The cellient automated cell block system is useful in the differential diagnosis of atypical glandular cells in Papanicolaou tests




Atypical glandular cells (AGC) is a very important diagnosis in gynecological cytology. In the current study, the authors investigated the usefulness of Cellient cell blocks (CB) for characterizing AGC on Papanicolaou (Pap) tests.


A total of 148 patients with an AGC diagnosis based on Pap tests by cytotechnologists and referred to cytopathologists were studied. Among these patients, there were 68 patients with CB preparations and 80 patients with Pap tests only (TP-AGC group). Follow-up results by Pap tests or biopsies were obtained in 117 of 148 patients. The median follow-up was 13 months (range, 1 month-36 months).


Of the 68 patients with CBs, 31 (46%) were reclassified as negative for dysplasia or low-grade intraepithelial lesion; 30 patients (44%) retained a diagnosis of AGC (CB-AGC group); and 7 patients (10%) were given specific diagnoses of high-grade intraepithelial lesion (3 patients), endocervical adenocarcinoma in situ (1 patient), and invasive adenocarcinoma (3 patients). On follow-up, the CB-AGC group was found to have a significantly lower rate of negative/low-grade squamous intraepithelial lesion diagnoses compared with the TP-AGC group (55% vs 85%; P = .006). The CB-AGC group had a significantly higher rate of endocervical or endometrial adenocarcinoma compared with the TP-AGC group (36% vs 8%; P = .003) at the time of follow-up. The rates of high-grade squamous intraepithelial lesion were not found to be statistically different between these 2 groups (9% vs 7%; P = .66).


The Cellient CB is a useful technique to further categorize a diagnosis of AGC on Pap tests. Using the Cellient CB system, the pathologist has the ability to improve the diagnostic accuracy of AGC so that unnecessary colposcopic evaluation or biopsies can be avoided. Cancer (Cancer Cytopathol) 2014;122:8–14. © 2013 American Cancer Society.


In the Bethesda System for reporting Papanicolaou (Pap) tests,[1, 2] the term “atypical glandular cells” (AGC) is used for atypical glandular cells not fulfilling the diagnostic criteria for in situ or invasive adenocarcinoma. AGC is not a well-defined entity and can reflect a variety of conditions ranging from benign to malignant. Although only 0.2% of patients are diagnosed as having AGC on their Pap tests,[3] approximately 10% to 39% of patients with AGC will be found to have significant lesions such as high-grade squamous intraepithelial lesions (HSILs) or cancers on follow-up.[4-7] Because of the substantial risk of high-grade lesions associated with AGC cytology, the 2001 Bethesda System[2] revised the former name of the finding from atypical glandular cells of undetermined significance to AGC, removing the phrase “of undetermined significance” to avoid possible confusion with the less-risky finding of ASCUS (atypical squamous cells of undetermined significance). The misleading subclassification of AGC “favor reactive” was also eliminated at that time. Accordingly, current practice guidelines[8, 9] recommend an extensive initial evaluation of women with AGC based on age and AGC subclass.[9, 10]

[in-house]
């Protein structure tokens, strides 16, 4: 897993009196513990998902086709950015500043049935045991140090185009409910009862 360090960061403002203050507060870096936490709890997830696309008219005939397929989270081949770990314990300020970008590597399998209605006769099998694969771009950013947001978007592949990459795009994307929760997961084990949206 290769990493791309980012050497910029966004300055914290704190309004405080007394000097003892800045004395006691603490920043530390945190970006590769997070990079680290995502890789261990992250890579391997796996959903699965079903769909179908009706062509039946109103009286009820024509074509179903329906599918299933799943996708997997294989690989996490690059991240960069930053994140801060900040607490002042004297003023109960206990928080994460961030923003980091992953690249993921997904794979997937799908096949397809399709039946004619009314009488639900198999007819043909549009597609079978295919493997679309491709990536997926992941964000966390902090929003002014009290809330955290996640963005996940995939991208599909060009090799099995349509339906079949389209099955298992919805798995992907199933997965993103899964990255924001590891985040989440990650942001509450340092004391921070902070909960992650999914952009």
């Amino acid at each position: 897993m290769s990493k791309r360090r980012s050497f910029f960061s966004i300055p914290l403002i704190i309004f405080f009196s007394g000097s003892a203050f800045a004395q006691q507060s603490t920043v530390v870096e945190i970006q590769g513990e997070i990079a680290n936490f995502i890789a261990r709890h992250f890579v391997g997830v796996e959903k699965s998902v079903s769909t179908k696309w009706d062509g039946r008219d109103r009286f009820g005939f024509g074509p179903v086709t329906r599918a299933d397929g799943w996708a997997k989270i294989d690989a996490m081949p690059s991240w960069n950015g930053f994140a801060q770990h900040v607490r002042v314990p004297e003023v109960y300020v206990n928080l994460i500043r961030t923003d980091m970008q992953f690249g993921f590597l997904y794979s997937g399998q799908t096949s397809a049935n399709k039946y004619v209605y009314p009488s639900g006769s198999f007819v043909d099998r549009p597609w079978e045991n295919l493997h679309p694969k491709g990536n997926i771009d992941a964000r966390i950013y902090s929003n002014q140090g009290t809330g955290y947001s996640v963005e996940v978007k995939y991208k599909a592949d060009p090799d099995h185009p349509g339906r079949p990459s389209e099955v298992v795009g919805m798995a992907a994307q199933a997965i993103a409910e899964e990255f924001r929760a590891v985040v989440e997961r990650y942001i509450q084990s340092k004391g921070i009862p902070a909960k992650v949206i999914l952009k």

The accurate interpretation of AGC is an important challenge to cytopathologists. Cell block preparation with an inverted filter technique has been shown to be useful for characterizing AGC Pap tests.[11] Cell blocks also are useful for nongynecologic samples by providing information regarding tissue architectural features and facilitating immunohistochemical staining.[12-14] Liquid-based gynecologic cytology permits cell block preparation on residual material. However, conventional cell block techniques are mostly manual, difficult to standardize, and appear unsuitable for low-cellularity samples.[15] The Cellient Automated Cell Block System (CB)[15-17] allows for the efficient and rapid processing of micro-sized cytology samples without manual handling, with the collection of the cytologic sample taking place at 1 defined plane in paraffin for histologic sectioning. This system was introduced to the study institution in 2005 as a complementary diagnostic tool to the conventional cell block method. In the current study, we investigated whether Cellient CB could help resolve the diagnosis of AGC in liquid-based Pap tests.